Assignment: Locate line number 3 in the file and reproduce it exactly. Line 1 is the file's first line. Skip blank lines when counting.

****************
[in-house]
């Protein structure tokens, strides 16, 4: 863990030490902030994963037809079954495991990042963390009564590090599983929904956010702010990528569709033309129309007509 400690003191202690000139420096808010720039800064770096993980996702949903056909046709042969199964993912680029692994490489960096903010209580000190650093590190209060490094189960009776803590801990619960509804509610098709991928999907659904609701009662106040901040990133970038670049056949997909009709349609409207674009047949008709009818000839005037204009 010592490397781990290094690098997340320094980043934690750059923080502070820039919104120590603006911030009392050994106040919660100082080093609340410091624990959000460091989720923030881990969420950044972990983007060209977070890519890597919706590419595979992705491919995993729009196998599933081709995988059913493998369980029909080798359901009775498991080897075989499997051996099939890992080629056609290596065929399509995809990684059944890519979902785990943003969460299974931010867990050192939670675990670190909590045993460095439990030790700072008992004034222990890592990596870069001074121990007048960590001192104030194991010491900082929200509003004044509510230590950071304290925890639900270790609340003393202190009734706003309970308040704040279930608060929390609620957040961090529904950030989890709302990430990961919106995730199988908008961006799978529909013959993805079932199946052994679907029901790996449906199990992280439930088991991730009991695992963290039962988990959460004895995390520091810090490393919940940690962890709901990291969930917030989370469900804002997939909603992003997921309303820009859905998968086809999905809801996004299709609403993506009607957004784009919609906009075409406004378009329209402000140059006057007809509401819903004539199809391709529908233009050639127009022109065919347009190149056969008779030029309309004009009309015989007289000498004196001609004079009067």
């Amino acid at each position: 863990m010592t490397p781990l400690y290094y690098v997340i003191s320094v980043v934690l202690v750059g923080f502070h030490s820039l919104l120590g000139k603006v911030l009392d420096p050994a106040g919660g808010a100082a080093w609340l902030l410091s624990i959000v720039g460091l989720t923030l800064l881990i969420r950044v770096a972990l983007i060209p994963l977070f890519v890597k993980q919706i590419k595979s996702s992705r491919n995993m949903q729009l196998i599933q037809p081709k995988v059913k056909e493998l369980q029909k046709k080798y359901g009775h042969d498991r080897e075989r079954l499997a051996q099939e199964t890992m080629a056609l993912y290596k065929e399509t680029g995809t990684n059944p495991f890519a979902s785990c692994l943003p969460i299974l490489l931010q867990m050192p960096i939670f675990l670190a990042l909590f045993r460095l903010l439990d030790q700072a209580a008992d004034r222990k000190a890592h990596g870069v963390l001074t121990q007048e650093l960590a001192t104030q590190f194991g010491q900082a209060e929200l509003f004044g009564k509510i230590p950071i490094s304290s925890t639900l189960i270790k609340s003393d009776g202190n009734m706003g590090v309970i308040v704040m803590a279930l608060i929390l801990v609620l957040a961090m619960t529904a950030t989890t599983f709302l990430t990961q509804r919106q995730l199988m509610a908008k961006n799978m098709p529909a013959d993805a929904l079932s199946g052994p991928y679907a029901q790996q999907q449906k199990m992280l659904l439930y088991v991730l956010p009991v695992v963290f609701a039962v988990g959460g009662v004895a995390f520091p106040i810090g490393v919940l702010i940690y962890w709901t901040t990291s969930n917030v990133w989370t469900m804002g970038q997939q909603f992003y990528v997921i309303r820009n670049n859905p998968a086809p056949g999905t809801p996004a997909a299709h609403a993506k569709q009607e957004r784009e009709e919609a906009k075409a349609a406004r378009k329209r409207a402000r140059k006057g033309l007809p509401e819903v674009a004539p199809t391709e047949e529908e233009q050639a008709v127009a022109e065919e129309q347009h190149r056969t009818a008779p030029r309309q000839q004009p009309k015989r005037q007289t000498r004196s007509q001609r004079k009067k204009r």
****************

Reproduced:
């Amino acid at each position: 863990m010592t490397p781990l400690y290094y690098v997340i003191s320094v980043v934690l202690v750059g923080f502070h030490s820039l919104l120590g000139k603006v911030l009392d420096p050994a106040g919660g808010a100082a080093w609340l902030l410091s624990i959000v720039g460091l989720t923030l800064l881990i969420r950044v770096a972990l983007i060209p994963l977070f890519v890597k993980q919706i590419k595979s996702s992705r491919n995993m949903q729009l196998i599933q037809p081709k995988v059913k056909e493998l369980q029909k046709k080798y359901g009775h042969d498991r080897e075989r079954l499997a051996q099939e199964t890992m080629a056609l993912y290596k065929e399509t680029g995809t990684n059944p495991f890519a979902s785990c692994l943003p969460i299974l490489l931010q867990m050192p960096i939670f675990l670190a990042l909590f045993r460095l903010l439990d030790q700072a209580a008992d004034r222990k000190a890592h990596g870069v963390l001074t121990q007048e650093l960590a001192t104030q590190f194991g010491q900082a209060e929200l509003f004044g009564k509510i230590p950071i490094s304290s925890t639900l189960i270790k609340s003393d009776g202190n009734m706003g590090v309970i308040v704040m803590a279930l608060i929390l801990v609620l957040a961090m619960t529904a950030t989890t599983f709302l990430t990961q509804r919106q995730l199988m509610a908008k961006n799978m098709p529909a013959d993805a929904l079932s199946g052994p991928y679907a029901q790996q999907q449906k199990m992280l659904l439930y088991v991730l956010p009991v695992v963290f609701a039962v988990g959460g009662v004895a995390f520091p106040i810090g490393v919940l702010i940690y962890w709901t901040t990291s969930n917030v990133w989370t469900m804002g970038q997939q909603f992003y990528v997921i309303r820009n670049n859905p998968a086809p056949g999905t809801p996004a997909a299709h609403a993506k569709q009607e957004r784009e009709e919609a906009k075409a349609a406004r378009k329209r409207a402000r140059k006057g033309l007809p509401e819903v674009a004539p199809t391709e047949e529908e233009q050639a008709v127009a022109e065919e129309q347009h190149r056969t009818a008779p030029r309309q000839q004009p009309k015989r005037q007289t000498r004196s007509q001609r004079k009067k204009r």